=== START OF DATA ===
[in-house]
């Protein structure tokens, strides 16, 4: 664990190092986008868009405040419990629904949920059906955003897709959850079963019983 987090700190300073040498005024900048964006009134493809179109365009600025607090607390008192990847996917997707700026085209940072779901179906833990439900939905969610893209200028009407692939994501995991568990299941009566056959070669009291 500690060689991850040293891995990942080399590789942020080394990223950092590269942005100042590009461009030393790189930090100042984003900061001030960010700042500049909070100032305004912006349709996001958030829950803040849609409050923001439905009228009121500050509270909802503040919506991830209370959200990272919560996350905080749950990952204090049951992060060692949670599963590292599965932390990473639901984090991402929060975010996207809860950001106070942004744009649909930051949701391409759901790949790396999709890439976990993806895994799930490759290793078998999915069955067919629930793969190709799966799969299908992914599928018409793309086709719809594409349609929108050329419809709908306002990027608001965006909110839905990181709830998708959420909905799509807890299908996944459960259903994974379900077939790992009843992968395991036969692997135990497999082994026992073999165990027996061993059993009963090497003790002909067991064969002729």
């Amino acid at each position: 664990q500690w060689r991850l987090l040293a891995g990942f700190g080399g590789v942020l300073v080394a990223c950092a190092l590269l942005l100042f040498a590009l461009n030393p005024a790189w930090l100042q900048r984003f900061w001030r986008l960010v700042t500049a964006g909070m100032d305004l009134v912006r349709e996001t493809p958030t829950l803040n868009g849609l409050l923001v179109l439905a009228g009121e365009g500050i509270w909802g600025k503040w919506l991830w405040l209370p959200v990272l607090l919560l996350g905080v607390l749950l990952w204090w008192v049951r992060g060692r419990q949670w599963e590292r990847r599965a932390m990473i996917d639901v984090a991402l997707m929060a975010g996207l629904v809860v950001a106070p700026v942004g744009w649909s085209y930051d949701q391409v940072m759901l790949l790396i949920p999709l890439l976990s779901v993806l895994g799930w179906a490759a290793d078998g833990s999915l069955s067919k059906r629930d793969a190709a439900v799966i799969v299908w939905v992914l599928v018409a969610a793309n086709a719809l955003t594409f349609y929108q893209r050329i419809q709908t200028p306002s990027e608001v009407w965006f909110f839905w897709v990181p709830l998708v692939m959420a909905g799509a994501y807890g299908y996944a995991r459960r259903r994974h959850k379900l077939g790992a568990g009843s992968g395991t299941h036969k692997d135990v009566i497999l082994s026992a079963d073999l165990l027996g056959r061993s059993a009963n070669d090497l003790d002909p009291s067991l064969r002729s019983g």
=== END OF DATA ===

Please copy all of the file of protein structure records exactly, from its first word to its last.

[in-house]
């Protein structure tokens, strides 16, 4: 664990190092986008868009405040419990629904949920059906955003897709959850079963019983 987090700190300073040498005024900048964006009134493809179109365009600025607090607390008192990847996917997707700026085209940072779901179906833990439900939905969610893209200028009407692939994501995991568990299941009566056959070669009291 500690060689991850040293891995990942080399590789942020080394990223950092590269942005100042590009461009030393790189930090100042984003900061001030960010700042500049909070100032305004912006349709996001958030829950803040849609409050923001439905009228009121500050509270909802503040919506991830209370959200990272919560996350905080749950990952204090049951992060060692949670599963590292599965932390990473639901984090991402929060975010996207809860950001106070942004744009649909930051949701391409759901790949790396999709890439976990993806895994799930490759290793078998999915069955067919629930793969190709799966799969299908992914599928018409793309086709719809594409349609929108050329419809709908306002990027608001965006909110839905990181709830998708959420909905799509807890299908996944459960259903994974379900077939790992009843992968395991036969692997135990497999082994026992073999165990027996061993059993009963090497003790002909067991064969002729």
């Amino acid at each position: 664990q500690w060689r991850l987090l040293a891995g990942f700190g080399g590789v942020l300073v080394a990223c950092a190092l590269l942005l100042f040498a590009l461009n030393p005024a790189w930090l100042q900048r984003f900061w001030r986008l960010v700042t500049a964006g909070m100032d305004l009134v912006r349709e996001t493809p958030t829950l803040n868009g849609l409050l923001v179109l439905a009228g009121e365009g500050i509270w909802g600025k503040w919506l991830w405040l209370p959200v990272l607090l919560l996350g905080v607390l749950l990952w204090w008192v049951r992060g060692r419990q949670w599963e590292r990847r599965a932390m990473i996917d639901v984090a991402l997707m929060a975010g996207l629904v809860v950001a106070p700026v942004g744009w649909s085209y930051d949701q391409v940072m759901l790949l790396i949920p999709l890439l976990s779901v993806l895994g799930w179906a490759a290793d078998g833990s999915l069955s067919k059906r629930d793969a190709a439900v799966i799969v299908w939905v992914l599928v018409a969610a793309n086709a719809l955003t594409f349609y929108q893209r050329i419809q709908t200028p306002s990027e608001v009407w965006f909110f839905w897709v990181p709830l998708v692939m959420a909905g799509a994501y807890g299908y996944a995991r459960r259903r994974h959850k379900l077939g790992a568990g009843s992968g395991t299941h036969k692997d135990v009566i497999l082994s026992a079963d073999l165990l027996g056959r061993s059993a009963n070669d090497l003790d002909p009291s067991l064969r002729s019983g």